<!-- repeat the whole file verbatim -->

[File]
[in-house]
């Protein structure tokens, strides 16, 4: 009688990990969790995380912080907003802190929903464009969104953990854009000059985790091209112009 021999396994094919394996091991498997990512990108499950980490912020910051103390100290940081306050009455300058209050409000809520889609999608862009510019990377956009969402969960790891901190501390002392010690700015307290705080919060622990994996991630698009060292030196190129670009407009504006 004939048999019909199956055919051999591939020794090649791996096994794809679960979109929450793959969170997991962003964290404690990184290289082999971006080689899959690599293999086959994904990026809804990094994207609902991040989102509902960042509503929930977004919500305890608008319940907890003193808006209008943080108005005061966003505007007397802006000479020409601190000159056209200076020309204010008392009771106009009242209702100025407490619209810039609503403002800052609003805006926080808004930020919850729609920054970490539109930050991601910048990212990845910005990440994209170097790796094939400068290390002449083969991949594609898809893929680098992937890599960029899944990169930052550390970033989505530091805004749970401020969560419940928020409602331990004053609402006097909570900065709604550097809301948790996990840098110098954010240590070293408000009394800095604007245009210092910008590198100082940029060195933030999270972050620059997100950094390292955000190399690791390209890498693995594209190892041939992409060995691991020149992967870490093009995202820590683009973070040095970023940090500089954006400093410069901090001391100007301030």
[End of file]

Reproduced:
[in-house]
């Protein structure tokens, strides 16, 4: 009688990990969790995380912080907003802190929903464009969104953990854009000059985790091209112009 021999396994094919394996091991498997990512990108499950980490912020910051103390100290940081306050009455300058209050409000809520889609999608862009510019990377956009969402969960790891901190501390002392010690700015307290705080919060622990994996991630698009060292030196190129670009407009504006 004939048999019909199956055919051999591939020794090649791996096994794809679960979109929450793959969170997991962003964290404690990184290289082999971006080689899959690599293999086959994904990026809804990094994207609902991040989102509902960042509503929930977004919500305890608008319940907890003193808006209008943080108005005061966003505007007397802006000479020409601190000159056209200076020309204010008392009771106009009242209702100025407490619209810039609503403002800052609003805006926080808004930020919850729609920054970490539109930050991601910048990212990845910005990440994209170097790796094939400068290390002449083969991949594609898809893929680098992937890599960029899944990169930052550390970033989505530091805004749970401020969560419940928020409602331990004053609402006097909570900065709604550097809301948790996990840098110098954010240590070293408000009394800095604007245009210092910008590198100082940029060195933030999270972050620059997100950094390292955000190399690791390209890498693995594209190892041939992409060995691991020149992967870490093009995202820590683009973070040095970023940090500089954006400093410069901090001391100007301030």